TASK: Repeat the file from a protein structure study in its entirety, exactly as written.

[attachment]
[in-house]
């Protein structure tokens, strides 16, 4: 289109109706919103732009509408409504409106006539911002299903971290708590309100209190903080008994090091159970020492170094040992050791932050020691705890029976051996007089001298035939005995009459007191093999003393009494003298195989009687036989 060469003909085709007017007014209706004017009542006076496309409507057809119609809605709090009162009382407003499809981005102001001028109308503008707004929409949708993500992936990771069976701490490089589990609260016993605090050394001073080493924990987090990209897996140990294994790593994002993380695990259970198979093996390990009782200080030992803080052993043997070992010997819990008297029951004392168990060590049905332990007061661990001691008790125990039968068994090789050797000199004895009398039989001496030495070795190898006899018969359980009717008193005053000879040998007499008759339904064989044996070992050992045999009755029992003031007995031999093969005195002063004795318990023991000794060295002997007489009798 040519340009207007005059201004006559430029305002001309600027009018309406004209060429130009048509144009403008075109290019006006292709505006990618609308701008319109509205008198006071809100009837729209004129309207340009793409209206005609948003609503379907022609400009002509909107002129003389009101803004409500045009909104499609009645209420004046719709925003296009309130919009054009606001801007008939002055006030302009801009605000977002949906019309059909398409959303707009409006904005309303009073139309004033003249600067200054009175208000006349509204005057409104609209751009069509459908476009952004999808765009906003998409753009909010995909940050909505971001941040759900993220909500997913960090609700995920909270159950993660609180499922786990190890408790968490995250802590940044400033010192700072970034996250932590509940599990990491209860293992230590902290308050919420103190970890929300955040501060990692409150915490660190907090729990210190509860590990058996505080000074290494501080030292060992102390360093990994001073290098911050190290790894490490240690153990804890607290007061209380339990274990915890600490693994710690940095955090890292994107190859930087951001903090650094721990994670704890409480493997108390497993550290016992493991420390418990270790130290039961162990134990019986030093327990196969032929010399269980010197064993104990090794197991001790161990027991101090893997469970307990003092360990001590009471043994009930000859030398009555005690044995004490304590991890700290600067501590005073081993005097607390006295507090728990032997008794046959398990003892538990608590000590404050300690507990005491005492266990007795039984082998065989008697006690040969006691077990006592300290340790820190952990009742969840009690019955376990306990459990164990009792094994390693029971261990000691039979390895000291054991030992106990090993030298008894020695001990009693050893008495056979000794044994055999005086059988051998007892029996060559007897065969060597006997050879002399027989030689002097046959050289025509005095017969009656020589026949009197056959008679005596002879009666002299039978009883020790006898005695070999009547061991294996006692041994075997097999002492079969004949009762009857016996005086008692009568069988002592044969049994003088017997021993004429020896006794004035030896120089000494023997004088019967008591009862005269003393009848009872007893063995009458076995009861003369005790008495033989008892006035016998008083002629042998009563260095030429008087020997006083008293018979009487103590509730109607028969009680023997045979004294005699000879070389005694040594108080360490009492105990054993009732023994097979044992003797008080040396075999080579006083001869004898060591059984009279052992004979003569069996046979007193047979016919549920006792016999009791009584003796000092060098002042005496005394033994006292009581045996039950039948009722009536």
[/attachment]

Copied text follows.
[in-house]
């Protein structure tokens, strides 16, 4: 289109109706919103732009509408409504409106006539911002299903971290708590309100209190903080008994090091159970020492170094040992050791932050020691705890029976051996007089001298035939005995009459007191093999003393009494003298195989009687036989 060469003909085709007017007014209706004017009542006076496309409507057809119609809605709090009162009382407003499809981005102001001028109308503008707004929409949708993500992936990771069976701490490089589990609260016993605090050394001073080493924990987090990209897996140990294994790593994002993380695990259970198979093996390990009782200080030992803080052993043997070992010997819990008297029951004392168990060590049905332990007061661990001691008790125990039968068994090789050797000199004895009398039989001496030495070795190898006899018969359980009717008193005053000879040998007499008759339904064989044996070992050992045999009755029992003031007995031999093969005195002063004795318990023991000794060295002997007489009798 040519340009207007005059201004006559430029305002001309600027009018309406004209060429130009048509144009403008075109290019006006292709505006990618609308701008319109509205008198006071809100009837729209004129309207340009793409209206005609948003609503379907022609400009002509909107002129003389009101803004409500045009909104499609009645209420004046719709925003296009309130919009054009606001801007008939002055006030302009801009605000977002949906019309059909398409959303707009409006904005309303009073139309004033003249600067200054009175208000006349509204005057409104609209751009069509459908476009952004999808765009906003998409753009909010995909940050909505971001941040759900993220909500997913960090609700995920909270159950993660609180499922786990190890408790968490995250802590940044400033010192700072970034996250932590509940599990990491209860293992230590902290308050919420103190970890929300955040501060990692409150915490660190907090729990210190509860590990058996505080000074290494501080030292060992102390360093990994001073290098911050190290790894490490240690153990804890607290007061209380339990274990915890600490693994710690940095955090890292994107190859930087951001903090650094721990994670704890409480493997108390497993550290016992493991420390418990270790130290039961162990134990019986030093327990196969032929010399269980010197064993104990090794197991001790161990027991101090893997469970307990003092360990001590009471043994009930000859030398009555005690044995004490304590991890700290600067501590005073081993005097607390006295507090728990032997008794046959398990003892538990608590000590404050300690507990005491005492266990007795039984082998065989008697006690040969006691077990006592300290340790820190952990009742969840009690019955376990306990459990164990009792094994390693029971261990000691039979390895000291054991030992106990090993030298008894020695001990009693050893008495056979000794044994055999005086059988051998007892029996060559007897065969060597006997050879002399027989030689002097046959050289025509005095017969009656020589026949009197056959008679005596002879009666002299039978009883020790006898005695070999009547061991294996006692041994075997097999002492079969004949009762009857016996005086008692009568069988002592044969049994003088017997021993004429020896006794004035030896120089000494023997004088019967008591009862005269003393009848009872007893063995009458076995009861003369005790008495033989008892006035016998008083002629042998009563260095030429008087020997006083008293018979009487103590509730109607028969009680023997045979004294005699000879070389005694040594108080360490009492105990054993009732023994097979044992003797008080040396075999080579006083001869004898060591059984009279052992004979003569069996046979007193047979016919549920006792016999009791009584003796000092060098002042005496005394033994006292009581045996039950039948009722009536």